In the first stage Islam gave spiritual enfranchisement to slaves. It gave them back their humanity and taught that from the of the standpoint of a common origin they enjoyed a status similar to that of their masters and that it was the external circumstances alone that had deprived them of their freedom, preventing then thereby from participating directly in the social life of the community. But for this only point of difference, there was no other difference between slaves and masters as far as their rights as human beings were concerned.
But Islam did not stop short there as the great fundamental principle of it is the achievement of perfect equality among all men making everyone of them equally free. Therefore it proceeded to bring about the actual freedom of the slaves by two important means: (1) voluntary emancipation by the masters (Al ltq) and (2) writing of their freedom (Mukatabah).
(1) As to the first of these (i.e. Al ltq) it was a voluntary act on the part of the master to set a slave at liberty. The practice was greatly encouraged by Islam and the Holy Prophet himself in this regard too provided the best example for his followers. He freed all the slaves he had. His companions followed his example, Abu Bakr in particular, spending large sums of money on buying off slaves from the idolatrous chiefs of Quraish to set them free later on. Besides this the slaves were also bought out of the Public Exchequer whenever there was some money to spare for this purpose so as to set them free. Yahya bin Saeed says: “Umar bin Abdul Aziz sent me to collect alms from Africa. I collected the alms and then looked for the poor to distribute the alms among them but I found none, nor I found anyone who might have accepted these from me, for Umar bin Abdul Aziz had enriched the people. So I bought a slave with the money and then set him free.”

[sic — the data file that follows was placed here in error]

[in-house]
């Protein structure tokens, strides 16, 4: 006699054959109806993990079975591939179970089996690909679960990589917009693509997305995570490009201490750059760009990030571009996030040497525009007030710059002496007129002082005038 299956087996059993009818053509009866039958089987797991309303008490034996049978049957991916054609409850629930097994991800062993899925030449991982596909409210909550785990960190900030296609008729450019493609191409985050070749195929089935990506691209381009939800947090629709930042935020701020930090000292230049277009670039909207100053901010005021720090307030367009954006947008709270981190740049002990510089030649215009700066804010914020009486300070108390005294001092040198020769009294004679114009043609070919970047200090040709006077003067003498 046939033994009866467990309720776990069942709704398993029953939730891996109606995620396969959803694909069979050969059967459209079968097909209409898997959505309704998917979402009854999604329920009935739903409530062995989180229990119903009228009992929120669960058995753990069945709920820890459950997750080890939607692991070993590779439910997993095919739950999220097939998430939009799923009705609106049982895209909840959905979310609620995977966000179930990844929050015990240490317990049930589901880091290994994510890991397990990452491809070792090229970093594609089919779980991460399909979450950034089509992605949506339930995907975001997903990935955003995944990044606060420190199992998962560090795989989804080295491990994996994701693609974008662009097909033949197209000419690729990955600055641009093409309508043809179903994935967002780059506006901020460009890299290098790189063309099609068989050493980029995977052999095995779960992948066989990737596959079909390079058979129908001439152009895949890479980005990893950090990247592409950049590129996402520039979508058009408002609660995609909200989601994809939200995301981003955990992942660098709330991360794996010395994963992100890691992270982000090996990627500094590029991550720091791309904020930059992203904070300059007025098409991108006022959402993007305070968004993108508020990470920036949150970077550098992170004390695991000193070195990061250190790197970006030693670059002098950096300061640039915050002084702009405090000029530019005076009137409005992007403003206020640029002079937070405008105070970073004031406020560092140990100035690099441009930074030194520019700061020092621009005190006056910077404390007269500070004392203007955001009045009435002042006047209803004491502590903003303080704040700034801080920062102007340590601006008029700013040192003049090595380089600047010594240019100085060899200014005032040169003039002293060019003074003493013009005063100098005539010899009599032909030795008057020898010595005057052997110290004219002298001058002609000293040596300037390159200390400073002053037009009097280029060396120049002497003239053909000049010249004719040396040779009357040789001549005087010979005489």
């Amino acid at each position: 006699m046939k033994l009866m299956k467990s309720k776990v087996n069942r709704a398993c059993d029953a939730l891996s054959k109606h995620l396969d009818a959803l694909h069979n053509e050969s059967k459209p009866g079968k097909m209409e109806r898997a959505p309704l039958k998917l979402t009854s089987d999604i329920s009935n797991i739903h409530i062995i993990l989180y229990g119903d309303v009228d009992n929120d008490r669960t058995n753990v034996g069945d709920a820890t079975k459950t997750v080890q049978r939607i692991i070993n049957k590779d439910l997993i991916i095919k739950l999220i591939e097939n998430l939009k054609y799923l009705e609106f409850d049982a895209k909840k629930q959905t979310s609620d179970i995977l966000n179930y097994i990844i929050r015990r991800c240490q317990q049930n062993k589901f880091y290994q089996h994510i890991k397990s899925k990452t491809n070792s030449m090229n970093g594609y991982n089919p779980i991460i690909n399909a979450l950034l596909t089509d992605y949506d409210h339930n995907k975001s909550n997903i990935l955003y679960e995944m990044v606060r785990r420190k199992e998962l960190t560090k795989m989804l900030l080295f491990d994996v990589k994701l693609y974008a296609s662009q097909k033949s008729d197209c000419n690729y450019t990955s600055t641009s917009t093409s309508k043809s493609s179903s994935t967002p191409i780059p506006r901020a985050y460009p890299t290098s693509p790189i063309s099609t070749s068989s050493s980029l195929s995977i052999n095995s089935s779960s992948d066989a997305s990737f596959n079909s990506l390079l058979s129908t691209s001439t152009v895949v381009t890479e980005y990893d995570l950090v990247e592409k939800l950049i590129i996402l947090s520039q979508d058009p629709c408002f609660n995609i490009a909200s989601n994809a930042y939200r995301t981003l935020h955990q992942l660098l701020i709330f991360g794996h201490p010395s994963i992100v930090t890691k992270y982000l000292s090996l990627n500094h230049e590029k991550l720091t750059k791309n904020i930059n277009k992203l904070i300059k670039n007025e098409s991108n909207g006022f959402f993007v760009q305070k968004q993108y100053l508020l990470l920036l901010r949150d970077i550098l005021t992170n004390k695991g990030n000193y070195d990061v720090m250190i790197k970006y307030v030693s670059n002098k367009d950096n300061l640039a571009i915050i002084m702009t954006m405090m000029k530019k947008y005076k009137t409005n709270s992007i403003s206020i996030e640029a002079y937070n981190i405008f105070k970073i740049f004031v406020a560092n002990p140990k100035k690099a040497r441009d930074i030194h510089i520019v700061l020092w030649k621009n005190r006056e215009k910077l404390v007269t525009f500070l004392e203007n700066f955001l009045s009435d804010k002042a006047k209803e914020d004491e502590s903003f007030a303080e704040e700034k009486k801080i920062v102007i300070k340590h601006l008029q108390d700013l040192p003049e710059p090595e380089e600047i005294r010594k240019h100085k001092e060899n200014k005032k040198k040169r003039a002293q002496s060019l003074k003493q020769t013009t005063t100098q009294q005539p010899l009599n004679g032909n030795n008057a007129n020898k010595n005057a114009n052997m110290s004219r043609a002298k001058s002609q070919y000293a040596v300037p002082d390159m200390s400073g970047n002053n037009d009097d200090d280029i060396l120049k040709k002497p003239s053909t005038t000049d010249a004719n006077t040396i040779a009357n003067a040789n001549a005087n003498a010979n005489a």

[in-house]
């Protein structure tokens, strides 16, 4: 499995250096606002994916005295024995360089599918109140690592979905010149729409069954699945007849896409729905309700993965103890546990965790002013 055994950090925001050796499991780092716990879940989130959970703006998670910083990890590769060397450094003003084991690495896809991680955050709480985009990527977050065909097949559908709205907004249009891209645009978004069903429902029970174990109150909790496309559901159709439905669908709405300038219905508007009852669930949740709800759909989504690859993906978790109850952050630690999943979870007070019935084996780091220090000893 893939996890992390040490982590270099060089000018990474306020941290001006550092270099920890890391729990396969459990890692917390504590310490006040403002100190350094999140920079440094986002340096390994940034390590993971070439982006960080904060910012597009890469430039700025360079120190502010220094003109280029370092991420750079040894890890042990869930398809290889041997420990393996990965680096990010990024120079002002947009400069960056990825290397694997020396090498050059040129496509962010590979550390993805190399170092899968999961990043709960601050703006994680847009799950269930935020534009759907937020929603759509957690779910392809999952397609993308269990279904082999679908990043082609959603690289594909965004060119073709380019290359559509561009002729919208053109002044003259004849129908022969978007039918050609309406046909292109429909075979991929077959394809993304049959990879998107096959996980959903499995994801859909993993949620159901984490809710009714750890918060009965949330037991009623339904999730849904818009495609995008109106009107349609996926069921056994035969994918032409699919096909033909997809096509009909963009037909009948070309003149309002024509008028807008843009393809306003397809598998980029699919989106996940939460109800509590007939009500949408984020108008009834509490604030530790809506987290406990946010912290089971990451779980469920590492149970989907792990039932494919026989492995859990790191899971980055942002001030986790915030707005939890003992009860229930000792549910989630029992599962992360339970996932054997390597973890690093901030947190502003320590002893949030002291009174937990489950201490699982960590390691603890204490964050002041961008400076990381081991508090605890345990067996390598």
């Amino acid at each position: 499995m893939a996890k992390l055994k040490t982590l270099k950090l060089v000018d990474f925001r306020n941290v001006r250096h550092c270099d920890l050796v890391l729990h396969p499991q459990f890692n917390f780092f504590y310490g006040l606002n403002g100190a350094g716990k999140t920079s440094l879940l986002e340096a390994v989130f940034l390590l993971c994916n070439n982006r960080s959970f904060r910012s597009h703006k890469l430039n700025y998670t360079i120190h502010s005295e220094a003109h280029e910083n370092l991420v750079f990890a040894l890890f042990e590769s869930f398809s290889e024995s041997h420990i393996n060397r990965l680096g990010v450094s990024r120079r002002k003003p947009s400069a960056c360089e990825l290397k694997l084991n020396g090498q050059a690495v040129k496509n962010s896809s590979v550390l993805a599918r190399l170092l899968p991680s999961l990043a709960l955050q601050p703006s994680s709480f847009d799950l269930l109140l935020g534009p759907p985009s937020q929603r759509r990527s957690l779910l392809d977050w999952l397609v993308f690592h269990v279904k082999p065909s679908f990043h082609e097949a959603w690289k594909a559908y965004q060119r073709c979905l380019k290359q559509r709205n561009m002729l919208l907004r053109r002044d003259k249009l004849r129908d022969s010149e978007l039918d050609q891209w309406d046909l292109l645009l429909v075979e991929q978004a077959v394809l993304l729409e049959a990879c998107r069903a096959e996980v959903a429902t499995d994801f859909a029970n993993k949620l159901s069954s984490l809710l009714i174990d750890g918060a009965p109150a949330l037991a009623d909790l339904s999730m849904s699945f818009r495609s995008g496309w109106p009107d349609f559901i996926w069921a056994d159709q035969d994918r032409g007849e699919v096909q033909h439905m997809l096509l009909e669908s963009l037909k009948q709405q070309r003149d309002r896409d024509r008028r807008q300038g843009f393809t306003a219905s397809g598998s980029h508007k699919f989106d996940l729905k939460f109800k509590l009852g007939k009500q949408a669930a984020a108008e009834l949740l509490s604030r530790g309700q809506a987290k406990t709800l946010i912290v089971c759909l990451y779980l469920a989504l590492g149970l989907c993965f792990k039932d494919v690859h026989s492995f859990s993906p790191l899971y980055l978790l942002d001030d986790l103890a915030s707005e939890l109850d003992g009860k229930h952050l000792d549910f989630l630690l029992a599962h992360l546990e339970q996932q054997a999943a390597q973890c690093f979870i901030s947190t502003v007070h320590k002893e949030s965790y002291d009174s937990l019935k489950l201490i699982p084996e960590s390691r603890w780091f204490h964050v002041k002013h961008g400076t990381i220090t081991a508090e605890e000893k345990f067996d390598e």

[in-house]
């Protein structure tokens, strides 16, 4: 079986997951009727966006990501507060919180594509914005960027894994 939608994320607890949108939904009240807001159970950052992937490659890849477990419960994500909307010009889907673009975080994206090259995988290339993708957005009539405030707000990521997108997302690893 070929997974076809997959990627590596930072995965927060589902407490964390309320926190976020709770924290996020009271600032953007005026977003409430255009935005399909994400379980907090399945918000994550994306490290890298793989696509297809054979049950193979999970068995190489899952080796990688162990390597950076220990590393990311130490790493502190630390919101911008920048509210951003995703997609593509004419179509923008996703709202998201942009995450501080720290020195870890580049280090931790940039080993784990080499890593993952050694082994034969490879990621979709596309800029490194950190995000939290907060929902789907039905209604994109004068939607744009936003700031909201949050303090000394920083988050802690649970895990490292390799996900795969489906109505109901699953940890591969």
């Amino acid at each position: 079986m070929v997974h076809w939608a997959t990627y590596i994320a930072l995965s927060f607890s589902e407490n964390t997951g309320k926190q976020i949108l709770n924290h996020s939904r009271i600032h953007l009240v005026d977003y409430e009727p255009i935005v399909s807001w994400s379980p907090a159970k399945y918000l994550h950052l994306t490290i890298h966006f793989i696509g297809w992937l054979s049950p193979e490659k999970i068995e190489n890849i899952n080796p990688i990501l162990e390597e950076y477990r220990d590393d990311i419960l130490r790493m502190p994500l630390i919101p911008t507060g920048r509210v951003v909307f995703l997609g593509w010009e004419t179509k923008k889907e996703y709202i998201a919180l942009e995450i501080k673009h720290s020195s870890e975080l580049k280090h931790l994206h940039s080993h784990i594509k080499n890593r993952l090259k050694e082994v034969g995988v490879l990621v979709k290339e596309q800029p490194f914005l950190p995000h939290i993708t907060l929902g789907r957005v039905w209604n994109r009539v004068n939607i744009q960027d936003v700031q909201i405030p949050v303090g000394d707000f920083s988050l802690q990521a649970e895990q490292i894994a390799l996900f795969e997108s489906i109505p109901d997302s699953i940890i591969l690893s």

To be continued